Lawmakers Use Juneteenth As A Platform To Close the Constitution's Slavery loophole

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Natasha Cloud marches to the MLK Memorial to support Black Lives Matter and to mark the liberation of slavery on June 19, 2020, in Washington, DC.
Natasha Cloud marches to the MLK Memorial to support Black Lives Matter and to mark the liberation of slavery on June 19, 2020, in Washington, DC.

Congressional leaders like Rep. Nikema Williams (D-Ga.) and Sen. Jeff Merkley (D-Ore.) utilized the Juneteeth holiday weekend to call for an expansion of 13th amendment protections or otherwise known as the Abolition Amendment, The Hill reports. Some argue that federal action is needed to help incarcerated workers forced into jobs that provide little pay.

The 13th Amendment ratified in 1865 abolished slavery as punishment for crime. A recent ACLU study in conjunction with the Global Human Rights Clinic of the University of Chicago Law School found that the minimum wage for prisoners is 52 cents an hour or less. Despite how little they make, the ACLU also noted that imprisoned workers generate “least $2 billion in goods and 9 billion dollars in prison maintenance services a year.”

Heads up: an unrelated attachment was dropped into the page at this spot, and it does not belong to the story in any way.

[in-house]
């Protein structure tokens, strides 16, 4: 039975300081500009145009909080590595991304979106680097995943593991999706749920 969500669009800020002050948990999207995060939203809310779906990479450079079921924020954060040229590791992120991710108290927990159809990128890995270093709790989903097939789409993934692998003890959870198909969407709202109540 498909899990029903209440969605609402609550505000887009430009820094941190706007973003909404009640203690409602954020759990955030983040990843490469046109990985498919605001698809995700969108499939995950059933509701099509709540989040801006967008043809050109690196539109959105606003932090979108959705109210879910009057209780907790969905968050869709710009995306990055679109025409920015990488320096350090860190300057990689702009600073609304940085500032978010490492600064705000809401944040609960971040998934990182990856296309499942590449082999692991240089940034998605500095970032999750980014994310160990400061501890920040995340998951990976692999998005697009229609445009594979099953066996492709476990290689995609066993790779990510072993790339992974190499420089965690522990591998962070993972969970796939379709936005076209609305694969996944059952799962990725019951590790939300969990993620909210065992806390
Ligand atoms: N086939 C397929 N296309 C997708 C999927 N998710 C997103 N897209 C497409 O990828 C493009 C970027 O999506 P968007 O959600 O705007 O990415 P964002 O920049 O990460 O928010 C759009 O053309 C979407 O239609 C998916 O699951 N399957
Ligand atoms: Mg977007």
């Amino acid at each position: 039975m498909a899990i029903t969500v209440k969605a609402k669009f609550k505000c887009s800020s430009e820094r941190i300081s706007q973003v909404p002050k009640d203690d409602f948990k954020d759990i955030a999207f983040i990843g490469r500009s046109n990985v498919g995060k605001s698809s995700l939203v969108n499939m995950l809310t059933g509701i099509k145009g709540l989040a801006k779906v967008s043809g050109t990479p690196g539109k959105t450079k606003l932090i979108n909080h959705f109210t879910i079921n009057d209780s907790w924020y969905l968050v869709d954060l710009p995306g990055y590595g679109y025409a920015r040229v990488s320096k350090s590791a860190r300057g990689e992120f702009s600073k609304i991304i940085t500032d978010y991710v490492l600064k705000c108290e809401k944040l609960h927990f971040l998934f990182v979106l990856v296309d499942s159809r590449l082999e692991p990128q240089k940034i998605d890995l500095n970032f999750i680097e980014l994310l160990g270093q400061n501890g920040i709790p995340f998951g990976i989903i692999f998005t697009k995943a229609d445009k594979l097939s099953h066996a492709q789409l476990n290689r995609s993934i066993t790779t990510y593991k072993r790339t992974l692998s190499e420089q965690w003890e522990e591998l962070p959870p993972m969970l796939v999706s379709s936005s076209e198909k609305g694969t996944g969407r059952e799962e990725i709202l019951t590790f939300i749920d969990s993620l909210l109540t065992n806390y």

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From The Hill:

“I’m bold enough to think that I can change the Constitution, and I know that there’s a national, bipartisan, multiracial movement to get it done. Let’s #EndTheException in the 13th Amendment,” Rep. Nikema Williams (D-Ga.) wrote on Twitter on Monday.

In N.Y., prison inmates who bottled hand sanitizer by hand earned wages that started at $0.16 per hour. As PrisonPolicy points out, “saving up for a $10 phone card would take almost two weeks for an incarcerated person working in a Pennsylvania prison.” Many are calling on Congress to act to extend the protections that the 13th provides. “Juneteenth is now a federal holiday, but that recognition cannot be a placeholder for action,” Sen. Jeff Merkley (D-Ore.) wrote on Twitter. Merkley also went on to provide additional thoughts.

“We must recognize the lasting impact of slavery and that justice and freedom are still too often denied to Black Americans, and recommit to building a more just country that allows for slavery as punishment for a crime,” Merkley wrote. “This clause has fueled re-enslavement and mass incarceration for generations, and must be removed.”